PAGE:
The worst thing you can do is face a major issue without everyone knowing the scope and the extent of the problem. That will severely curtail your ability to properly fix it and move forward. Be honest and forthright, and if mistakes were made, keep them in plain sight. Don't try to hide the root cause if it was a human error, since it will just make the situation worse.
3. Blindly following Google results
A running joke is that IT people just Google "error messages" and apply the recommendations based thereon. Experience has proven this is a bad idea. The internet is full of well-meaning folks (or perhaps wannabe sysadmins) who have an answer for every possible issue. Whether the answers actually hold true is another thing. I've seen more than my share of people who thought they knew what they were doing who insisted most, if not all, problems were caused by DNS or antivirus issues. Not exactly valid for many problems.
Don't just accept their advice at face value. Seek qualified websites for support, rather than user forums with people piping up answers, and above all else don't start making changes because Google led you to some page which seemed to have a hopeful tip. That might just make things worse. You may end up having to back out a bunch of useless changes you came across because someone's brother's cousin's dogcatcher tried it and said it worked (but it applied to an OS from eight years ago).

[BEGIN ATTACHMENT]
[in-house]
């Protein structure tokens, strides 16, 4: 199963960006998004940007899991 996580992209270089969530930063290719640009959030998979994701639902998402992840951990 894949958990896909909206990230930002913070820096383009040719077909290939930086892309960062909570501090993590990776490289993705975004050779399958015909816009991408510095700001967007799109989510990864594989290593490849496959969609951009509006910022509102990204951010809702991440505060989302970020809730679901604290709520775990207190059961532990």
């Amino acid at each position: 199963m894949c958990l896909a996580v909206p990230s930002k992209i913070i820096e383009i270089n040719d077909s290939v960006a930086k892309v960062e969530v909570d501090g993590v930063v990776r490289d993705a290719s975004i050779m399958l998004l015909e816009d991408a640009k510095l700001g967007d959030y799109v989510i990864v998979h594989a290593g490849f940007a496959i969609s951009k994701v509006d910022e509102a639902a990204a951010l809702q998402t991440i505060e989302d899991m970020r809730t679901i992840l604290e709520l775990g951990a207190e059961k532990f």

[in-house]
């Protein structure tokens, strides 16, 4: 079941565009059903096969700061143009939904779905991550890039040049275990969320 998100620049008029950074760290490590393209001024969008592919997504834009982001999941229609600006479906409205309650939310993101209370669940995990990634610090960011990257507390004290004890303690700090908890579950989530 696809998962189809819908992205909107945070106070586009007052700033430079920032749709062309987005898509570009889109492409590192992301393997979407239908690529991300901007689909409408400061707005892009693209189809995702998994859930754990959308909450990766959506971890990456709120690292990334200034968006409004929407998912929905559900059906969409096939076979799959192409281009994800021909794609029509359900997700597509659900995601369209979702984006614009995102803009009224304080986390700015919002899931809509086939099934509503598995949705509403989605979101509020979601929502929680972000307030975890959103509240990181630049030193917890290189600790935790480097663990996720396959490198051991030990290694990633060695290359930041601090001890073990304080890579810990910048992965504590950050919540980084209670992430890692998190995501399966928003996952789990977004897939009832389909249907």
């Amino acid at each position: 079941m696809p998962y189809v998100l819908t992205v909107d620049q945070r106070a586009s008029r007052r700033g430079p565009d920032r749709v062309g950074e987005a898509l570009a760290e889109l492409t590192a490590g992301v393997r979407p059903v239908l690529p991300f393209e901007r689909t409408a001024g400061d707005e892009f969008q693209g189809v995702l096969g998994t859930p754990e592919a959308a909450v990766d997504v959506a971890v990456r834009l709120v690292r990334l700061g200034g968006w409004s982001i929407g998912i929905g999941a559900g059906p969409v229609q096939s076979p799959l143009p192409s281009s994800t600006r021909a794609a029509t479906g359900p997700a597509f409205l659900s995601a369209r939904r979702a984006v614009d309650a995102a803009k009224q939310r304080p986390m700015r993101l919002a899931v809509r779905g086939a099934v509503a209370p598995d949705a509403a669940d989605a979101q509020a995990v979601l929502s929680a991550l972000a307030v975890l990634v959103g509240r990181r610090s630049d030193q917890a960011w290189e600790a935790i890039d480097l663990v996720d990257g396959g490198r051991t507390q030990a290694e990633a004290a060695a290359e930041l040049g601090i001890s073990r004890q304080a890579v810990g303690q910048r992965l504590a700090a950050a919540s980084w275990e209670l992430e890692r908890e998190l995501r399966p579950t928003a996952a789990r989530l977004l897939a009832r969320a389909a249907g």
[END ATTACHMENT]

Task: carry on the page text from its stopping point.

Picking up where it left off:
4. Making an irrevocable change
When attempting to fix an issue, never make a change you can't back out. I found this out the hard way when working on a client's Windows 7 system and I added a registry key without backing up the registry. I later ended up spending 6-8 hours remediating the problem I caused, let alone fixing the original issue.
Always back up files, settings, configuration data or anything else you're changing — even if it means getting a screenshot of the original settings. Never leave yourself at the mercy of fate. You should always be able to undo what you've tried.